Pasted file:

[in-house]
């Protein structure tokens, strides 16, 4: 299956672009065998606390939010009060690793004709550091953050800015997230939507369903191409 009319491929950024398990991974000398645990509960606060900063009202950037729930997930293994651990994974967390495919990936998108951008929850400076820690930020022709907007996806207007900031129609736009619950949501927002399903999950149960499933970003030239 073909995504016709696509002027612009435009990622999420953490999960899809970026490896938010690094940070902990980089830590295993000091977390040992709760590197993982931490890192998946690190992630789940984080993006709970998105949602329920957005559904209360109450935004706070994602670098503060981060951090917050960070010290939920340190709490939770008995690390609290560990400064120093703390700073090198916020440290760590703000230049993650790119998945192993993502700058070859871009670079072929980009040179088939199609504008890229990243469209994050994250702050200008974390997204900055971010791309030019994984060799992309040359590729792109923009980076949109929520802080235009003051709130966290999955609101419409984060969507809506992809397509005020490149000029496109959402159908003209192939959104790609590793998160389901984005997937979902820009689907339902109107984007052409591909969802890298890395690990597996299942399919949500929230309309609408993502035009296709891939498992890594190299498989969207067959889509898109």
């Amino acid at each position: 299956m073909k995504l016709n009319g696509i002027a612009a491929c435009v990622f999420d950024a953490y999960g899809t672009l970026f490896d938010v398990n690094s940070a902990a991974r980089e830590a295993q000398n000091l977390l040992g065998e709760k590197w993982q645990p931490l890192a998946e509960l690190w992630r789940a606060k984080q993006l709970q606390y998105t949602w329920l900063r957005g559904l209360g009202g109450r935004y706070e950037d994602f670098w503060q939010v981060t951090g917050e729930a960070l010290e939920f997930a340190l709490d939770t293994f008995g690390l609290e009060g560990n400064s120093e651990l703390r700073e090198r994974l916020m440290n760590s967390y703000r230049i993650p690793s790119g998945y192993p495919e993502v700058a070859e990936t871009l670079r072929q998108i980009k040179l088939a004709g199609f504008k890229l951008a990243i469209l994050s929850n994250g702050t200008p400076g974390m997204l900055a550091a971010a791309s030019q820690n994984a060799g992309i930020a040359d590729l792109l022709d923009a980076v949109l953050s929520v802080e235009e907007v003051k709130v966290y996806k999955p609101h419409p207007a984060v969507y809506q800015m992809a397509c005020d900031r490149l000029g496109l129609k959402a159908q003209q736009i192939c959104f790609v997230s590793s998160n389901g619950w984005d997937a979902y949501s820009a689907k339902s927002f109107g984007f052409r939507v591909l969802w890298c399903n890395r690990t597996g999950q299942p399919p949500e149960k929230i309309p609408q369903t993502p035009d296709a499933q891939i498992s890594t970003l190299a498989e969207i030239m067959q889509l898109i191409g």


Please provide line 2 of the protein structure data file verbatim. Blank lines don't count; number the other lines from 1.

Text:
């Protein structure tokens, strides 16, 4: 299956672009065998606390939010009060690793004709550091953050800015997230939507369903191409 009319491929950024398990991974000398645990509960606060900063009202950037729930997930293994651990994974967390495919990936998108951008929850400076820690930020022709907007996806207007900031129609736009619950949501927002399903999950149960499933970003030239 073909995504016709696509002027612009435009990622999420953490999960899809970026490896938010690094940070902990980089830590295993000091977390040992709760590197993982931490890192998946690190992630789940984080993006709970998105949602329920957005559904209360109450935004706070994602670098503060981060951090917050960070010290939920340190709490939770008995690390609290560990400064120093703390700073090198916020440290760590703000230049993650790119998945192993993502700058070859871009670079072929980009040179088939199609504008890229990243469209994050994250702050200008974390997204900055971010791309030019994984060799992309040359590729792109923009980076949109929520802080235009003051709130966290999955609101419409984060969507809506992809397509005020490149000029496109959402159908003209192939959104790609590793998160389901984005997937979902820009689907339902109107984007052409591909969802890298890395690990597996299942399919949500929230309309609408993502035009296709891939498992890594190299498989969207067959889509898109």